With reference to FIG. 11, a seat member is represented generally by the numeral 31. Seat 31 is also configured as an equilateral triangle, having sides 32, 33 and a base 34 all of which are 331/4 inches in length in the preferred embodiment. The corners of seat 31 are rounded.

Extending part way along and parallel to each of the sides 32, 33 are closed slots 35, 36. In the preferred embodiment, the slots are 5/8 inches in width and have a length of 14 inches. The slots begin approximately 7/8 inch from the base 34 and are spaced from the respective sides 32, 33 one inch.

With reference to FIG. 12, one of two identical legs is represented generally by the numeral 41. Leg 41 is also configured as an equilateral triangle, having sides 42, 43 and a base 44 that are 291/4 inches in length in the preferred embodiment. The corners are rounded in the same manner as the other components.

An open slot 45 begins at the apex of side 43 and base 44, extending toward the middle of leg 41 as shown. The purpose of slot 45 is to interlockably receive the seat support 21, as described in further detail below. Slot 45 subtends an angle .phi. which, in the preferred embodiment, is approximately 36.degree.. Also in the preferred embodiment, slot 45 is 5/8 inches in width and has a length of 11 inches.

A dowel hole 46 is formed at the apex of sides 42 and 43. In the preferred embodiment, dowel hole 46 has a 1/2 inch diameter and is spaced 5/8 of an inch from each of the sides 42, 43.

For each of the substantially equilateral members 11, 21, 31 and 41, the convergence of the two sides forms a corner referred to as an upper apex, and each of the two sides and base converge to form a corner referred to as a base apex.

With reference to FIG. 13, an irregularly shaped arm rest bears the general reference numeral 51. Consistent with the other components, arm rest 51 is based on an equilateral triangle, although several portions are cut away to accomplish its intended function. Arm rest 51 includes a base 52 with shorter sides 53, 54 that respectively subtend a 60.degree. angle with base 52. In the preferred embodiment, base 52 is 52 inches in length, and the sides 53, 54 are 243/4 inches in length.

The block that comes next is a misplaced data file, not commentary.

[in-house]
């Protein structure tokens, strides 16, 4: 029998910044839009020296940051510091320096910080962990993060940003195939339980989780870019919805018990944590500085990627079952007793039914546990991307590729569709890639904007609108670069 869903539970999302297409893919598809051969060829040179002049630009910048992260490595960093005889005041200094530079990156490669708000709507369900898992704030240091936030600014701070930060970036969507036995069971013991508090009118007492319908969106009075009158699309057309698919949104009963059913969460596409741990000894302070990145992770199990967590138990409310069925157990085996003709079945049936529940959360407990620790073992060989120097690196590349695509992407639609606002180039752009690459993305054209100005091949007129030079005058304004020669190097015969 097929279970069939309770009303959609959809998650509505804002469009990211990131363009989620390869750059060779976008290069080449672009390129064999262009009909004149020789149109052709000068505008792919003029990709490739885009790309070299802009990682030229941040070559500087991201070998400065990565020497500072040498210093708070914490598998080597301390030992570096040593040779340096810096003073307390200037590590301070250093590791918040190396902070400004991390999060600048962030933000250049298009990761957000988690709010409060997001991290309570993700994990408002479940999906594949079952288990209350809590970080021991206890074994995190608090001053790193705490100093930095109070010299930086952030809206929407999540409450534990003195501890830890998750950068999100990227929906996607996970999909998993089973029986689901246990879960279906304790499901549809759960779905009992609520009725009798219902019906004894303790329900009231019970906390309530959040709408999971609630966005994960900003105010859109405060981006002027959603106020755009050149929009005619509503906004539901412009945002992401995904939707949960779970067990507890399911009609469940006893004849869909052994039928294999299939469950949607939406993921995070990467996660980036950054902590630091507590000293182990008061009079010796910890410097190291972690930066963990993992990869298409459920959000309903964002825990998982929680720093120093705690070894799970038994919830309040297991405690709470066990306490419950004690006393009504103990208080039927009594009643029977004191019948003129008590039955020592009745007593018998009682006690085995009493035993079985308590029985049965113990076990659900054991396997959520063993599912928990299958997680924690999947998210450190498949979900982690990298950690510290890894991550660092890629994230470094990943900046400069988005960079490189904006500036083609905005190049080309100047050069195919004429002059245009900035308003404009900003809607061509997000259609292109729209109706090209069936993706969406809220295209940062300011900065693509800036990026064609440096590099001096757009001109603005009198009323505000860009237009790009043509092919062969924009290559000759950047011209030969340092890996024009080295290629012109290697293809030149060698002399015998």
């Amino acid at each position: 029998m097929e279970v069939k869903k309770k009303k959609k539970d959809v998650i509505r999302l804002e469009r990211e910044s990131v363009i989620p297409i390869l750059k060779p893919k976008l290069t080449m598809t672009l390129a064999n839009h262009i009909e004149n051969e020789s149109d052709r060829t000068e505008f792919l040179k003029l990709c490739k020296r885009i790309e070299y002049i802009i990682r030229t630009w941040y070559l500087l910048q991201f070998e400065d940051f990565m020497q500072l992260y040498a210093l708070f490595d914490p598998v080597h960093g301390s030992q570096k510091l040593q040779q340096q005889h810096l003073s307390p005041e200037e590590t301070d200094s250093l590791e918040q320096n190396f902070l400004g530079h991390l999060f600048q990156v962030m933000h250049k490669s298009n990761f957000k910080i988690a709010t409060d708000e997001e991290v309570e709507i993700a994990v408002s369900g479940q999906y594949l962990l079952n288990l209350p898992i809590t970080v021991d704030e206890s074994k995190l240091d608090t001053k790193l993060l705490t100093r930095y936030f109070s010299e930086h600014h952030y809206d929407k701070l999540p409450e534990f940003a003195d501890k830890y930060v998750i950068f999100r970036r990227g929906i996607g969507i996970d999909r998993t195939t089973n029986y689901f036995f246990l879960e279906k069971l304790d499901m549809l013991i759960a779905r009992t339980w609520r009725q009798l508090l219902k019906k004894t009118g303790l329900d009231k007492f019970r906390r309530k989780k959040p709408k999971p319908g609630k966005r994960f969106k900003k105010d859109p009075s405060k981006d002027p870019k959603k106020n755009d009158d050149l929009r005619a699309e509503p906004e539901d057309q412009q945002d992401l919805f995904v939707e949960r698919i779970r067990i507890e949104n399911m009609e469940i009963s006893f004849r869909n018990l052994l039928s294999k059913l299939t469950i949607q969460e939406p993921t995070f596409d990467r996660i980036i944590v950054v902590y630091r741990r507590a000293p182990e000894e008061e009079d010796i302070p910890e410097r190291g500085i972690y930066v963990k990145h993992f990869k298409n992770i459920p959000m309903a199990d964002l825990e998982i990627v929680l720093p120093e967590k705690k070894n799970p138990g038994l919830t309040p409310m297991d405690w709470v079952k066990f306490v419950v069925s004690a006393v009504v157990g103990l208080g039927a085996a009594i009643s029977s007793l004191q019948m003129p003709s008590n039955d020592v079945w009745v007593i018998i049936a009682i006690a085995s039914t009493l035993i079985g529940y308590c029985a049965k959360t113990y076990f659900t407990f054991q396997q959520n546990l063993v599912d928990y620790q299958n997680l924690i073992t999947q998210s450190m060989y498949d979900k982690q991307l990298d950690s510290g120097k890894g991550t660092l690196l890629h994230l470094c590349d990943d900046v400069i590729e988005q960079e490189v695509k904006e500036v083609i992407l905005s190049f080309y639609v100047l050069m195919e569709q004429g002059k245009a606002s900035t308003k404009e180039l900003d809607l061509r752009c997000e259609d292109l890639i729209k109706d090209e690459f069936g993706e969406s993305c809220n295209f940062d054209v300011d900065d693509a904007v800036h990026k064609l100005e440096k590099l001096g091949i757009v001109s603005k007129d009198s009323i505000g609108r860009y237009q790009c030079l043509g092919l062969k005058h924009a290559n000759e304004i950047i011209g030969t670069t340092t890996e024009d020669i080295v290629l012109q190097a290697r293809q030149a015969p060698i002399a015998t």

Portions are cut away to leave arm rests 55, 56 joined by a thin interconnecting section 57. This section is defined by the base 52 and an opposed, parallel edge bearing the reference numeral 60. Short open slots 58, 59 extend along the edge 60 into the arm rests 55, 56, respectively, for a purpose described below.

The arm section 55 is defined by the side edge 53, a shorter side edge 61 that subtends an angle with the side edge 53 that is preferably 60.degree. in the preferred embodiment, (to give the appearance of an equilateral triangle), and a third side 62 that is parallel with the side edge 53. A short closed slot 63 is formed in the arm section 55 near the apex of the side edges 53, 61 and extending parallel to the side edge 61.

Arm section 56 has corresponding side edges 64, 65 and a short closed slot 66, as well as the side edge 54.

In the preferred embodiment, the base edge 52 is 52 inches in length and the side edges 53, 54 are 243/4 inches in length. The width of arm rests 55, 56 (e.g., the dimension between edges 53 and 62) is 103/8 inches, and the width of thin section 57 is 11/2 inches. The slots 58, 59 are 5/8 inch in width and extend 25/8 inches from the side edges 62, 65 respectively. The length of edge 60, including the slots 58, 59, is 327/8 inches. The slots 63, 66 are 1/2 inch in width, 3 inches in length, spaced 1/2 inch from the edges 61, 64, respectively, and begin approximately one inch from the sides 53, 54.

The dimensions given for the several components are exemplary only, and specifically pertain to the preferred embodiment as a full size chair. Other dimensions may be used within the scope of the invention, including a smaller scale for children.

The assembly of components 11, 21, 31, 41 and 51 is shown in FIGS. 1-7.

In assembling the chair, the legs 41 are first oriented relative to the seat support 21, causing the slot 45 of one of the legs 41 to slide over the side 23 of seat support 21, and causing the slot 45 of the other leg 41 to slide over the side 22 of seat support 21. This assembly appears most clearly in FIG. 2, which also shows the legs 41 to diverge at approximately 60.degree. relative to each other.

The seat 31 is now oriented relative to the back support 11 so that the apex between sides 32, 33 of seat 31 is inserted into the slot 15 of back support 11. It should be noted that the back support 11 as shown in FIG. 1 is inverted from the position shown in FIG. 9.

At this point, seat 31 is oriented so that the apexes of the legs 41 are inserted into the respective slots 35, 36 until each of the slots acts as a limit to further movement. This best appears in FIG. 1, in which the seat 31 is also shown to slope downward slightly.